Say Hello to Ambiversion

Although I hate being labelled as much as the next 90’s kid, there come times when you discover a word and find yourself hugely relieved and validated- as in, “I knew I was not the only one to miss winning ឆ្គិះសត្វ and watching badly-translated cartoons in the morning this much”. *Hint hint*, the label, 90’s kids, anyone?

There is also another label that recently made its way into the cold bottom of my heart and snuggled in close. And that label is ambivert.

For those of you who are not sure, an extrovert is defined as someone who actually get energy (mental and physical) from being around people. They mostly get their inspiration from interacting with things/people outside of themselves.
In contrast, introverts get energy from reflecting. Large social gatherings sap their energy, and they think best when they’re left alone.

But then there are people, like me, who like to spend time alone (very much) but also have no problem getting excited for a huge event. And those people are called ambivert.

Don’t get me wrong. It’s obvious no one can be strictly extroverted or introverted since it’s a continuum. We’re all ambiverts, somewhere in between, to a certain degree.

However, if you, like me, who like parties, but also have down days. Who like to talk to new people, but sometimes would rather binge-watch a show for three days straight. If after several attempts at the 16-personality test, and you still get like 52% extrovert, then you, my friend is quite strictly an ambivert.


Here are some social life hacks I’ve found that suit the ambivert personality and can hopefully give you some ideas:

1. Seasonal fog:
There are times when you just want to get out and party every single day. Then there are times when you want to wrap yourself up in a big blanket and not meet a single soul for a month. That’s what I call seasonal fog. You just have to let go and accept that it’s part of your cycle. The moon has days when it’s full and days when it’s not. You’re also part of nature; it’s only normal to have your own cycle as well. I find it very helpful to just accept and go with the flow. Feeling social? Let’s click “going” to all those Facebook social invitations. Feeling introverted? Time to lost yourself in the glories of shows your friends have been nagging for you to see for months.

2. Social quota:
Apart from the seasonal fog, most of the time, you are both introverted and extroverted in the same freaking day. You might get up, full of energy, ready to socialize. Then 6pm comes, and suddenly the thought of you rotting in your coffin is more tolerable than running into an acquaintance and having to make small talks.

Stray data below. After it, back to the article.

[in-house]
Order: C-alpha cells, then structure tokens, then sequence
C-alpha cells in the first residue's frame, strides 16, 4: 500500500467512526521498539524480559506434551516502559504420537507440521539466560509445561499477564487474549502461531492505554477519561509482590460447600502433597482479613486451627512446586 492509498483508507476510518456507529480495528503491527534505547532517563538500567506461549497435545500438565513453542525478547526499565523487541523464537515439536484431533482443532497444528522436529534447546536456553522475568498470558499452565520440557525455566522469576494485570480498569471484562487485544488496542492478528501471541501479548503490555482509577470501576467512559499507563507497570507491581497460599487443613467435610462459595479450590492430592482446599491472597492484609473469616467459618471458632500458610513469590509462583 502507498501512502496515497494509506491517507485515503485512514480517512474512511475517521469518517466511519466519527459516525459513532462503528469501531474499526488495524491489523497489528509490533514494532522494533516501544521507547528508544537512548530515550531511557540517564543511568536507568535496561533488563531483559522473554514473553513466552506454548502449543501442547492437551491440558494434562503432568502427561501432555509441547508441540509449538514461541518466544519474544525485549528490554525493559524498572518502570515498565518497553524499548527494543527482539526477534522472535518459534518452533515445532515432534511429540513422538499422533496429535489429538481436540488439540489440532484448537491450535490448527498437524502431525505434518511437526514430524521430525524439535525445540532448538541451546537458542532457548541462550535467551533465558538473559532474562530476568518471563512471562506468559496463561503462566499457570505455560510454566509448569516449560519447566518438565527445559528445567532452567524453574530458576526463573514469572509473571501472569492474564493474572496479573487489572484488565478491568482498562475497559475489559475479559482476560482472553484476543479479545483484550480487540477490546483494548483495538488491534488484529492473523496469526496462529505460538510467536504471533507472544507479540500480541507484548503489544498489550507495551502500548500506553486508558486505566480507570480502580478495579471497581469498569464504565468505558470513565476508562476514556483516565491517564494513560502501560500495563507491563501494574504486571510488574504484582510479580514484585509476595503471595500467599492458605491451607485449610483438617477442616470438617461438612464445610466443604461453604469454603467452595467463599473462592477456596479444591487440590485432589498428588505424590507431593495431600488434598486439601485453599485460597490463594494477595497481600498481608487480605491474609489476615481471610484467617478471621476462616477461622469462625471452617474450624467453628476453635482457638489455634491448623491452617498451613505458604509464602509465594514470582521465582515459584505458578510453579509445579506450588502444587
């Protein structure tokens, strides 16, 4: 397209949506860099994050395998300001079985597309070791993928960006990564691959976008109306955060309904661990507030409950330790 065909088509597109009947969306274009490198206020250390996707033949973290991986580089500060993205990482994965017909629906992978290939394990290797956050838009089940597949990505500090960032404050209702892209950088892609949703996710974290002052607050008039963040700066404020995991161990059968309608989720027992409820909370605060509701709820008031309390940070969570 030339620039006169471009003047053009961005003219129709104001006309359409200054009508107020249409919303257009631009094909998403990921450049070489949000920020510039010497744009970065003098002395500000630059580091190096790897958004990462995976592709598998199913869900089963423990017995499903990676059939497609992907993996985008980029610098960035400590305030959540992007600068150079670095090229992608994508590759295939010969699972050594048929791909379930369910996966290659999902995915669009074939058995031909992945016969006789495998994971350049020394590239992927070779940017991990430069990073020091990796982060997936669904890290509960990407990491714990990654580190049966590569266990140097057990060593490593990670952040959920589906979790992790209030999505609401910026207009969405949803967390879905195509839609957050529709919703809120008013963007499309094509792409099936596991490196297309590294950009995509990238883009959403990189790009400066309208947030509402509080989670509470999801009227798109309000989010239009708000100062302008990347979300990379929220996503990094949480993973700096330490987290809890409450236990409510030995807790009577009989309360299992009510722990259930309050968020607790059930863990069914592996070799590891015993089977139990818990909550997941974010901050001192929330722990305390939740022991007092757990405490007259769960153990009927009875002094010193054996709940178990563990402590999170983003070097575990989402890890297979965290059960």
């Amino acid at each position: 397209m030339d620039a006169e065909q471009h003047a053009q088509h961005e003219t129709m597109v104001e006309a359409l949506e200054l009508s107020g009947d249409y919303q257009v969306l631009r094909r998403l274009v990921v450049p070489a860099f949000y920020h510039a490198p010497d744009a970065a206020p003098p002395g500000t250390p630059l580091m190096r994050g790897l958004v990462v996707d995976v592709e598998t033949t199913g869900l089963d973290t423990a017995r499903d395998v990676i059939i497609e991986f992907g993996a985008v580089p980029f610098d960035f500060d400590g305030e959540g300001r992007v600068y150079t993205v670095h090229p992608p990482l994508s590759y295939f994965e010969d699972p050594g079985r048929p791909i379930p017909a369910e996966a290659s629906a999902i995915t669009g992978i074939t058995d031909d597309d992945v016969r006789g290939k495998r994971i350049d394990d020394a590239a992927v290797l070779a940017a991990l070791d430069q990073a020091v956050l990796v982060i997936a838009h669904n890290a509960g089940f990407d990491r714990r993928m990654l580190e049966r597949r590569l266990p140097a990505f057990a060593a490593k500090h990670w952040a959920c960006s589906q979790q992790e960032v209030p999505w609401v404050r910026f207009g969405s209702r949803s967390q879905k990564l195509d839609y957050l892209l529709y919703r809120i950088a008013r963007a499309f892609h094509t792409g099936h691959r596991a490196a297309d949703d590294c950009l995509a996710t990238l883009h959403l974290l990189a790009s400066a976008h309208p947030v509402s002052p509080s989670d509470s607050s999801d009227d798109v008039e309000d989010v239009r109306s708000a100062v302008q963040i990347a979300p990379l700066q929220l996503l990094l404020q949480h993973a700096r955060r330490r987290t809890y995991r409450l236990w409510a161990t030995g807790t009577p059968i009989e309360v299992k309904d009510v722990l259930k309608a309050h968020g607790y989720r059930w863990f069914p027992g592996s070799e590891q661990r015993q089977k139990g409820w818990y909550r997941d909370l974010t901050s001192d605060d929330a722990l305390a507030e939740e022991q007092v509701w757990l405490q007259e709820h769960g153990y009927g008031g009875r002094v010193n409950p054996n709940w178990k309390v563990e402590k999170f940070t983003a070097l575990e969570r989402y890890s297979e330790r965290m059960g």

And that is perfectly acceptable. Try to observe your daily social energy pattern and you’ll come up with a quota time soon enough. For me, it’s mostly at 6pm. Schedule dates and meetings when you know your social quota will be full. And put all those writing, and reflecting activities when your social quota is down! Win, win.
3. Gathering with a large group of strangers:
When you are contemplating if you should join a new social gathering with complete strangers, it’s helpful to ask yourself if you’d have a common goal/interest to discuss or not. I bet if it’s just a casual party where everyone is there to get drunk, then you might not find yourself all that comfortable in repeating the same “Hi, how are you?” to ten different strangers. Make sure the group of strangers have a common purpose. Maybe it’s an art gathering, or social politic café. I find myself extremely charged whenever I get to talk to strangers who have the same concern/common interest. Also, if the place has a dog, you’re good to go.
4. Party:
Maybe, I’m being in my comfort zone here, but sometimes it’s great to be comfortable, you know. Parties can sometimes be your best goddamn time, or your worst cringe fest because you will be meeting all these beautiful, interesting or down-right crazy people, and what should you do? For me, I like to make it absolutely sure that I either have a close friend with me, or that more than 30% of the attendants are my acquaintances, or again, that there’s a dog there.

Well, there you go! Small tips that have made it much easier to not judge myself for my crazy social energy spikes and fall. Would appreciate it if you could also give me some of your coping strategies as well!

Neither Here, Nor There.

I am neither Cambodian, nor Chinese.

Neither a Westerner, nor an Easterner.

Neither feminine, nor masculine.

Neither straight, nor gay.

Neither extroverted, nor introverted.

I guess, I’m neither here, nor there.